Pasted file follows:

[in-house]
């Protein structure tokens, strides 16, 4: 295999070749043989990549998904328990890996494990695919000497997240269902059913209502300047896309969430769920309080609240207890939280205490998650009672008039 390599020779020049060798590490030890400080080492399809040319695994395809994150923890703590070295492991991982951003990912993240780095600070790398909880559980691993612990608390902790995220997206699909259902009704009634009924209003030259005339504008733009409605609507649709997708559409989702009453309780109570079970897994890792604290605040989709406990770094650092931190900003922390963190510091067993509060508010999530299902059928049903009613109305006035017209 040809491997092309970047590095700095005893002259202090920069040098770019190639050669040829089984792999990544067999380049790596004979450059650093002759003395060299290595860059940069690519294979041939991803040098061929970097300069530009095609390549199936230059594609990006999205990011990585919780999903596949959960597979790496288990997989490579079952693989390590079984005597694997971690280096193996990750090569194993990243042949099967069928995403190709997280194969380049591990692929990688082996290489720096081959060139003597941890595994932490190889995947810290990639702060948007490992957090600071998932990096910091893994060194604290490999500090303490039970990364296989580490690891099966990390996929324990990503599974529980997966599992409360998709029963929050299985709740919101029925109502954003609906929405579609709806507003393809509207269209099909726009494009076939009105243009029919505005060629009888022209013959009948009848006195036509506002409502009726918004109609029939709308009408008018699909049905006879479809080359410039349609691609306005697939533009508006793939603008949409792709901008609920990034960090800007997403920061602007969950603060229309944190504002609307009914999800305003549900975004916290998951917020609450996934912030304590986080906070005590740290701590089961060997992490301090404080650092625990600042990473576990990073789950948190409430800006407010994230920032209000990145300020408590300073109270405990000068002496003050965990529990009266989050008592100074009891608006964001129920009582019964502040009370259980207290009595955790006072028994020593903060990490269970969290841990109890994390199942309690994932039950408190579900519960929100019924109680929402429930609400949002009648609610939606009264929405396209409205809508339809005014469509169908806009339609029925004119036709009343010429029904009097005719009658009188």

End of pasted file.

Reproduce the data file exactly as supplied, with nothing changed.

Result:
[in-house]
């Protein structure tokens, strides 16, 4: 295999070749043989990549998904328990890996494990695919000497997240269902059913209502300047896309969430769920309080609240207890939280205490998650009672008039 390599020779020049060798590490030890400080080492399809040319695994395809994150923890703590070295492991991982951003990912993240780095600070790398909880559980691993612990608390902790995220997206699909259902009704009634009924209003030259005339504008733009409605609507649709997708559409989702009453309780109570079970897994890792604290605040989709406990770094650092931190900003922390963190510091067993509060508010999530299902059928049903009613109305006035017209 040809491997092309970047590095700095005893002259202090920069040098770019190639050669040829089984792999990544067999380049790596004979450059650093002759003395060299290595860059940069690519294979041939991803040098061929970097300069530009095609390549199936230059594609990006999205990011990585919780999903596949959960597979790496288990997989490579079952693989390590079984005597694997971690280096193996990750090569194993990243042949099967069928995403190709997280194969380049591990692929990688082996290489720096081959060139003597941890595994932490190889995947810290990639702060948007490992957090600071998932990096910091893994060194604290490999500090303490039970990364296989580490690891099966990390996929324990990503599974529980997966599992409360998709029963929050299985709740919101029925109502954003609906929405579609709806507003393809509207269209099909726009494009076939009105243009029919505005060629009888022209013959009948009848006195036509506002409502009726918004109609029939709308009408008018699909049905006879479809080359410039349609691609306005697939533009508006793939603008949409792709901008609920990034960090800007997403920061602007969950603060229309944190504002609307009914999800305003549900975004916290998951917020609450996934912030304590986080906070005590740290701590089961060997992490301090404080650092625990600042990473576990990073789950948190409430800006407010994230920032209000990145300020408590300073109270405990000068002496003050965990529990009266989050008592100074009891608006964001129920009582019964502040009370259980207290009595955790006072028994020593903060990490269970969290841990109890994390199942309690994932039950408190579900519960929100019924109680929402429930609400949002009648609610939606009264929405396209409205809508339809005014469509169908806009339609029925004119036709009343010429029904009097005719009658009188």